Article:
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Tether’s Paolo Ardoino Cautions Against Fake Airdrop Emails Amid Crypto Mailing List Compromise

Hassan Shittu
Last updated: | 2 min read
Tether’s Paolo Ardoino Cautions Against Fake Airdrop Emails Amid Suspected Crypto Mailing List Compromise

An alarming report from Tether’s CEO, Paolo Ardoino, confirmed that a major vendor managing mailing lists for various crypto companies had been compromised. This breach has potentially exposed sensitive information, leading to fraudulent emails suggesting crypto-airdrops.

As multiple thought leaders have claimed, this breach poses a significant threat to security and trust within the crypto industry. Malicious actors may exploit the compromised data to deceive users and propagate scams.

Tether CEO Confirmed Compromise of Crypto Companies Mailing List

Paolo Ardoino, Tether’s CEO, has stressed the matter, confirming that they have received two independent confirmations that a prominent vendor used by crypto companies to manage mailing lists might have been compromised.

Ardoino tweeted,

“We received now 2 independent confirmations that a prominent vendor used by crypto companies to manage mailing lists might have been compromised.”

He emphasized the importance of scrutinizing unsolicited emails, especially about crypto airdrops, and also advised against clicking links or downloading attachments from unfamiliar sources, especially suspected sources.

“Not making names yet until investigation is completed, but please beware of any emails suggesting crypto-airdrops received since 24h ago.”

Further updates on the matter by Bobby Ong, co-founder of CoinGecko, revealed that there is indeed an ongoing supply chain email breach attack affecting an email newsletter vendor.

“We at CoinGecko may be potentially affected and are actively working with our vendor to investigate further to determine the extent of this breach. We have seen phishing CoinGecko emails being sent from other client accounts. There is no CoinGecko token being planned, so don’t be duped by the phishing emails.”

The cryptocurrency tracking site, CoinGecko, one of the potentially affected entities, is actively collaborating with its vendor to investigate the extent of the breach. Ardoino has also raised awareness of the likelihood of it being a targeted supply chain attack against crypto.

“Likely a supply chain attack towards crypto industry.”

The Rise Of Targeted Massive Crypto Attack


According to a recent report, fraudsters in South Korea are targeting Ethereum holders with a new scam. They are sending alarming text messages claiming that recipients’ ETH coins will be “burned” on May 22 if they do not act quickly.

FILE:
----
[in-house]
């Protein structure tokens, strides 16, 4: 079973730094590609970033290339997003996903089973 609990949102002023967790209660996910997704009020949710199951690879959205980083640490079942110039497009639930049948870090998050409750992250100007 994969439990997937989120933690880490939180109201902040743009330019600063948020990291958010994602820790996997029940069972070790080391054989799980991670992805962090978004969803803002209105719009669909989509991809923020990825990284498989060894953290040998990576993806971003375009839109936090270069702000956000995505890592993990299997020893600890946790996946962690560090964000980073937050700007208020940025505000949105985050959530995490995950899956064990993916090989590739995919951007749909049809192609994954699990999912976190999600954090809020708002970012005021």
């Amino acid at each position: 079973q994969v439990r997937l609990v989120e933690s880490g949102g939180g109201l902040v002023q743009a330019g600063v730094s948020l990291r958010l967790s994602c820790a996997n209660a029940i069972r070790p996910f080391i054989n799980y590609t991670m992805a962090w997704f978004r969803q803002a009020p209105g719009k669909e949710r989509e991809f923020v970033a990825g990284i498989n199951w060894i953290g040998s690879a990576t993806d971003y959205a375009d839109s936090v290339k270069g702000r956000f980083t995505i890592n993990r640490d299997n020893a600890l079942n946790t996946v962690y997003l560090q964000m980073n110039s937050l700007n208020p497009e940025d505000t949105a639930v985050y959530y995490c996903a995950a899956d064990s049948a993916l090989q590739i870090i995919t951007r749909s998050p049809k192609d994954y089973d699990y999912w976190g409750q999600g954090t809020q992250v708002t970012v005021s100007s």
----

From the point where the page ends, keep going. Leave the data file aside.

These messages, purportedly from a fake global exchange named Bit-Finance, prompt users to click on phishing links to prevent their funds from being lost. The scam has gained attention within the crypto community, with users warning each other online and sharing screenshots of the fraudulent messages.

South Korean police and regulators have noted a rise in cybercrimes related to virtual assets, with crypto-themed phishing scams becoming more common. The National Police Agency reported 167,688 cyber fraud cases last year, a 7.68% increase from 2022, with virtual asset-related crimes accounting for 38.3%.

Spotlighting the rise, the Canadian Anti-Fraud Centre (CAFC) has also recently warned about the rise in cryptocurrency scams targeting Canadian citizens, particularly pig butchering, romance, and investment scams.

These scams often involve prolonged online communication, where fraudsters pose as friends, romantic partners, or legitimate investment advisers. Victims are enticed into fake crypto investment schemes promising unrealistic returns.

The CAFC, in collaboration with the Canadian Investment Regulatory Organization (CIRO), urges citizens to report fraud incidents to help authorities track and combat these scams effectively.

In 2023 alone, Canadians lost $309.4 million to investment frauds, with social media-related frauds accounting for $172 million. To address this, Canada plans to adopt the international Crypto-Asset Reporting Framework (CARF) by 2026, introducing new reporting requirements for crypto-asset service providers.